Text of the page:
Take a moment to reflect on the 19th Century giants Faraday, Maxwell. These wonderful scientists laid the foundations for modern physics and our radio hobbies.
We take radio waves for granted. Being surrounded by electromagnetic fields is something we take for granted. The electromagnetic spectrum stretches from power lines, radio, microwaves, light and cosmic rays. Fields travel through space-time as waves from the very small atomic level to the entire universe.
Our understanding of EM owes much to the Faraday, Maxwell combination. My friend Gord recently drew my attention to a wonderful book called: Faraday, Maxwell and the Electromagnetic Field: How Two Men Revolutionized Physics. Written in 2014 by Nancy Forbes and Basil Mahon, this short book covers the life and discoveries of these early scientists.
“It is almost impossible to overstate the scale of Faraday and Maxwell’s achievement in bringing the concept of the electromagnetic field into human thought. It united electricity, magnetism, and light into a single, compact theory; changed our way of life by bringing us radio, television, radar, satellite navigation, and mobile phones; inspired Einstein’s special theory of relativity; and introduced the idea of field equations, which became the standard form used by today’s physicists to model what goes on in the vastness of space and inside atoms.”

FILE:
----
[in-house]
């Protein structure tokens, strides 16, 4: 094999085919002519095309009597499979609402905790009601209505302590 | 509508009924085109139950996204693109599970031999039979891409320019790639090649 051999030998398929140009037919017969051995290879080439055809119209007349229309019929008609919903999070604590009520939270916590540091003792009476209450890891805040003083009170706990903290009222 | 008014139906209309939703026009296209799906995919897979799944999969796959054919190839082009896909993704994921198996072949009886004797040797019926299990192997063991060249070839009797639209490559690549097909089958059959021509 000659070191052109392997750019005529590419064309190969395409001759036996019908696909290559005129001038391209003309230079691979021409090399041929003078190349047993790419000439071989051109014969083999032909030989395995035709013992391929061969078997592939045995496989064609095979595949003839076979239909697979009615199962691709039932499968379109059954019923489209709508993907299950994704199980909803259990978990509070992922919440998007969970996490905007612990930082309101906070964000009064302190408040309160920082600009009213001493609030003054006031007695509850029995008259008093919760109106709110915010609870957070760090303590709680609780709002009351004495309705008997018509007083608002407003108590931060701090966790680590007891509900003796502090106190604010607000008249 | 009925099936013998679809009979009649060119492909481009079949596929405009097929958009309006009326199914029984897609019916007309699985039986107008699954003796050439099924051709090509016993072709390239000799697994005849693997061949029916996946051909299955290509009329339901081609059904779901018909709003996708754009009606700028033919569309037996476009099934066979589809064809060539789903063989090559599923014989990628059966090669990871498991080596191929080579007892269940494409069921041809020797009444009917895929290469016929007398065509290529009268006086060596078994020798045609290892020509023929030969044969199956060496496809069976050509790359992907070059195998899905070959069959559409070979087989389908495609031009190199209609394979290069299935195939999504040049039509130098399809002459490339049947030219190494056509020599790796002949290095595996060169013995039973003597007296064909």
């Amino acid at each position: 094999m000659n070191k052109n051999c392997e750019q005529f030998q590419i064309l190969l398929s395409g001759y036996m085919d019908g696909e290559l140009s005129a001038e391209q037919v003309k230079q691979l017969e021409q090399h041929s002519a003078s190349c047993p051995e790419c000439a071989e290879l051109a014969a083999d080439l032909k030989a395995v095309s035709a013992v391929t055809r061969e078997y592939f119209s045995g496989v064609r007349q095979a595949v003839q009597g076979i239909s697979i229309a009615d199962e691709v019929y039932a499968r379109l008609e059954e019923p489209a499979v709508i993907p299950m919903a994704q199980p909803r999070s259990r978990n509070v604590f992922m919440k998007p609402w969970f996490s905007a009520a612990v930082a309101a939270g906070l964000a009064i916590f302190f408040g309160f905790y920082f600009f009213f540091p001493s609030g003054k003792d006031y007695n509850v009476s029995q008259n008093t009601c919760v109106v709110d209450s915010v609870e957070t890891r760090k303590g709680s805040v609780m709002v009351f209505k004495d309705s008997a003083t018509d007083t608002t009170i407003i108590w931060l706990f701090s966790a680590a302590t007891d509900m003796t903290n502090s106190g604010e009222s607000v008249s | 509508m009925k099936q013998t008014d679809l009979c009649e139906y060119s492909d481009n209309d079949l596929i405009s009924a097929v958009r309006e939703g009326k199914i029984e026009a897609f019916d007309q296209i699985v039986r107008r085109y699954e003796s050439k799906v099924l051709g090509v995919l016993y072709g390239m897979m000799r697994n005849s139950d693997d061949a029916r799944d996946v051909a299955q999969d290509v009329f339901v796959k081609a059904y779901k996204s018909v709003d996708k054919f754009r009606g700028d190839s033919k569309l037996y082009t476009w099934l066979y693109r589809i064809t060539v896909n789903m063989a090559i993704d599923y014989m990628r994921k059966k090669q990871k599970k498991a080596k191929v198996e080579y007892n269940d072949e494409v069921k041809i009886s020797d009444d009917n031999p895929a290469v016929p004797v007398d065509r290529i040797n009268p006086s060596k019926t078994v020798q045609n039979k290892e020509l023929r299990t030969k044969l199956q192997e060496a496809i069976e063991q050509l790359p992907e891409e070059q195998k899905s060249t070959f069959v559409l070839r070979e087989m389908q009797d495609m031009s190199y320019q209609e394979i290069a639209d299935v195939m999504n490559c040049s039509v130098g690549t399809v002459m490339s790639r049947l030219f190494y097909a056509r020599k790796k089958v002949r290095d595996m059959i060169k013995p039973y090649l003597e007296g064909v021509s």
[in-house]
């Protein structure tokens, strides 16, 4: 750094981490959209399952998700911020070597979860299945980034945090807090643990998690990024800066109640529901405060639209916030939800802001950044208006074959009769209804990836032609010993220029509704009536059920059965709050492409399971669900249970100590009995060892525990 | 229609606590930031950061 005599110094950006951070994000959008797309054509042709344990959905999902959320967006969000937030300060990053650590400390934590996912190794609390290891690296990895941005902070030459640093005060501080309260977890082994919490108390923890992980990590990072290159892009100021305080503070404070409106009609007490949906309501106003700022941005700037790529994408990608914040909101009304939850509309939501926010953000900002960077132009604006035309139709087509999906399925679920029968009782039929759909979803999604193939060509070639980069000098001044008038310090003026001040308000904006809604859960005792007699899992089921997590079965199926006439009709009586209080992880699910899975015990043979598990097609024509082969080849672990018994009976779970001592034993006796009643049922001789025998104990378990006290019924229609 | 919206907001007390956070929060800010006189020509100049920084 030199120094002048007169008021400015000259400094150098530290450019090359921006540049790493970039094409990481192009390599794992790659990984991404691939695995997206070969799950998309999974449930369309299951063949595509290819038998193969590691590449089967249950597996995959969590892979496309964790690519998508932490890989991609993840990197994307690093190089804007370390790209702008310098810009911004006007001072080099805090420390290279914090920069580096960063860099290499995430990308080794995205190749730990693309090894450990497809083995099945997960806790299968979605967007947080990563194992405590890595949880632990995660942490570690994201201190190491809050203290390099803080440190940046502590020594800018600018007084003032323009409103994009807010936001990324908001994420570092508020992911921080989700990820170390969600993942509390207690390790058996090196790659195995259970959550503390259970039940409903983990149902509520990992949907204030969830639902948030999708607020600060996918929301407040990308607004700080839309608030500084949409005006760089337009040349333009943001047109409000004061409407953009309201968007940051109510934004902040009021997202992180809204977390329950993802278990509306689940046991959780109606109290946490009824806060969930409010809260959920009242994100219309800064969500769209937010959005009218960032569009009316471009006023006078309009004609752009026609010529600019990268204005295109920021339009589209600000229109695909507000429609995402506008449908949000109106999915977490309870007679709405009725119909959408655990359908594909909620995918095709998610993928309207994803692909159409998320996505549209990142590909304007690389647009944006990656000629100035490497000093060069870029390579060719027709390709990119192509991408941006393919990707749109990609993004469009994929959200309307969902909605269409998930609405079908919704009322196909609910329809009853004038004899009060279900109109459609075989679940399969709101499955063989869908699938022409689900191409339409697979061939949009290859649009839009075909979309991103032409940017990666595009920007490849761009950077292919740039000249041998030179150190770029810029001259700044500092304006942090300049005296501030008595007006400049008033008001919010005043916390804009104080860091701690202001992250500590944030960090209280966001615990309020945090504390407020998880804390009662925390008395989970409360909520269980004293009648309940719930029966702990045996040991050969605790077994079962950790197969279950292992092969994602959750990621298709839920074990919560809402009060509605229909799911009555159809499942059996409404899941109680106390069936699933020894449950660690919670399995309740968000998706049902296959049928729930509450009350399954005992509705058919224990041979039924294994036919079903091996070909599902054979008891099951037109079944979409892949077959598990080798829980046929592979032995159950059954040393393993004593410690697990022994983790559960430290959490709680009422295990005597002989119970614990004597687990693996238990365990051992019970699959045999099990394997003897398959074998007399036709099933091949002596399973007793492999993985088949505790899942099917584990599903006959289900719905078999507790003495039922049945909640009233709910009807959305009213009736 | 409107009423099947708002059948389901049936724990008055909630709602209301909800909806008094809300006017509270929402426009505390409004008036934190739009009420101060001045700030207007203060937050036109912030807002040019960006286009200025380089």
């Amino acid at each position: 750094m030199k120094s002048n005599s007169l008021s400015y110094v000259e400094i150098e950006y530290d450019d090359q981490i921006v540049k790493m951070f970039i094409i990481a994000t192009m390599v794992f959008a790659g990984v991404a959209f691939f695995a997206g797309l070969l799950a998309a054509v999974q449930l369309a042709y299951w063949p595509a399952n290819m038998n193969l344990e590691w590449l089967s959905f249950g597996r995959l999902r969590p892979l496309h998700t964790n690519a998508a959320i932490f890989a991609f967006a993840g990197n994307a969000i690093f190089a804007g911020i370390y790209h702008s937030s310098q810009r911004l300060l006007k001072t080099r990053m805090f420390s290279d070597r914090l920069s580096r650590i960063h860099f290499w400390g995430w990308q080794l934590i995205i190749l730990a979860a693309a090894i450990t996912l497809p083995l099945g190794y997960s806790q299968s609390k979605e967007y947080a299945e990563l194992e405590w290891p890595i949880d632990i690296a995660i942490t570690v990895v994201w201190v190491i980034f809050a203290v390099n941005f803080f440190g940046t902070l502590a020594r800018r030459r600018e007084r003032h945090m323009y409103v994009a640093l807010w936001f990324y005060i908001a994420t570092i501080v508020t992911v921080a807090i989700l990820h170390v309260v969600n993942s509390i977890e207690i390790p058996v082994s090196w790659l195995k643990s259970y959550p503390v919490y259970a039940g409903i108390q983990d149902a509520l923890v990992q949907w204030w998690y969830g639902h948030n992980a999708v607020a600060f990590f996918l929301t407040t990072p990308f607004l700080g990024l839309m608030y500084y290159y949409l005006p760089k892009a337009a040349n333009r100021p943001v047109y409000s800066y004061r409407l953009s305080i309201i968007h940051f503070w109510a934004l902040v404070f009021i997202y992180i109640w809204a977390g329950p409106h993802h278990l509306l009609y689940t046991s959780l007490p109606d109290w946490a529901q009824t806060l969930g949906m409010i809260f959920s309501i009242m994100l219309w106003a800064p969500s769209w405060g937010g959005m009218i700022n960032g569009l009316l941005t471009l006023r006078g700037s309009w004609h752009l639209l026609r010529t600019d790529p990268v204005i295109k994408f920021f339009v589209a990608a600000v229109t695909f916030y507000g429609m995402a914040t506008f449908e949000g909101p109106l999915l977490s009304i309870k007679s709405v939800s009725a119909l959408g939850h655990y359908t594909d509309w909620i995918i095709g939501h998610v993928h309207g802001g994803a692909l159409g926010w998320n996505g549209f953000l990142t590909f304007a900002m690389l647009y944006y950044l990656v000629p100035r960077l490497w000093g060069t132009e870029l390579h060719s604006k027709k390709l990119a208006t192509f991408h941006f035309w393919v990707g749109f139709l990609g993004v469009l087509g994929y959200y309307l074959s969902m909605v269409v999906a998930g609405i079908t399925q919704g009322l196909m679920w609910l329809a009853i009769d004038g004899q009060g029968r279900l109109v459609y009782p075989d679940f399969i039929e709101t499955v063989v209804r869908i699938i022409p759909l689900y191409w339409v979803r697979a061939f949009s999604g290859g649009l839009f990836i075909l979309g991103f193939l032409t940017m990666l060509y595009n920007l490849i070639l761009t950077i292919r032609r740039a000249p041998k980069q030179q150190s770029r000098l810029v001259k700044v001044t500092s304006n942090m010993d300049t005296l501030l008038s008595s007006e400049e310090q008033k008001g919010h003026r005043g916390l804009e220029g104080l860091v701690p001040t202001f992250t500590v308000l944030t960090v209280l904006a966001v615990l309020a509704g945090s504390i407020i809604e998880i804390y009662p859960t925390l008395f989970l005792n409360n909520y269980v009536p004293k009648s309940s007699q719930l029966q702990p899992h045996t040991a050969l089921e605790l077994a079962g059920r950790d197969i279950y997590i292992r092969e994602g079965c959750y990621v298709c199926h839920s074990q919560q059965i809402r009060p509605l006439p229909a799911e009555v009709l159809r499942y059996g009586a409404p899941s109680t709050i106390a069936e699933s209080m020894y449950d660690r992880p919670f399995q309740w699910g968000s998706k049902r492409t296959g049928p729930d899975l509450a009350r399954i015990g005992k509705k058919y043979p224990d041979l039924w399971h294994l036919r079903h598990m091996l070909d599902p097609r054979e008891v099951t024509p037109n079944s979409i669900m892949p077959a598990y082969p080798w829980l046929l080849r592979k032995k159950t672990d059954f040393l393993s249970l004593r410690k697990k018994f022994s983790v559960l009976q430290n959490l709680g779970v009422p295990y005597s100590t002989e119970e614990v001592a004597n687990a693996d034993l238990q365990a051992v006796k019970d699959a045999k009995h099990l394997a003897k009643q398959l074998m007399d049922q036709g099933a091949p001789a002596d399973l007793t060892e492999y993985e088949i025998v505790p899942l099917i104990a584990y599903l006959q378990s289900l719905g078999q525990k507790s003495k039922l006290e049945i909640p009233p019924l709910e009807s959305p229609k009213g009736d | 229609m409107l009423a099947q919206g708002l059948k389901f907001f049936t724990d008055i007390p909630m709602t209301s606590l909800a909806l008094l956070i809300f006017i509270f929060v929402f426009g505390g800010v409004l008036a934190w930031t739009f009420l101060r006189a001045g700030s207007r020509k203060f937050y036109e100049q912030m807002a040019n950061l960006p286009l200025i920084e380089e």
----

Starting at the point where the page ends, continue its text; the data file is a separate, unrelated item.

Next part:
These two men are a study in contrasts between experimental and theoretical physics. Michael Faraday was the consummate experimenter who possessed only a rudimentary grasp of mathematics. James Clerk Maxwell, on the other hand, was a mathematician and creative thinker, able to synthesize theory.
Both men were leading natural philosophers of the mid 19th Century.
Faraday, Maxwell provide foundations for modern physics
Faraday came first. In the early 1830’s he demonstrated the relationship between electricity and magnetism. He came up with experimental findings and hypothesis about EM fields, providing tons of material for others to build on. One such builder was James Clerk Maxwell, who worked Michael’s findings into a theory. He published his famous equations in 1865.
Another twenty years passed before Oliver Heaviside came up with simplifications to reduce Maxwell’s 20 equations down to four. Shortly thereafter, Hertz confirmed the existence of EM waves in accordance with the equations. At the practical level, Hertz’s work soon led to wireless telegraphy. In the following century, Einstein leaned on Maxwell’s theory to build special relativity.
Faraday had little formal training but obtained great mentoring from leading scientists. He trained himself to be a great presenter and his lectures were always in demand. Next to Newton, Maxwell was the great unifier, bringing together electricity, magnetism and light. His seminal works also included color and the techniques needed to reproduce color vision.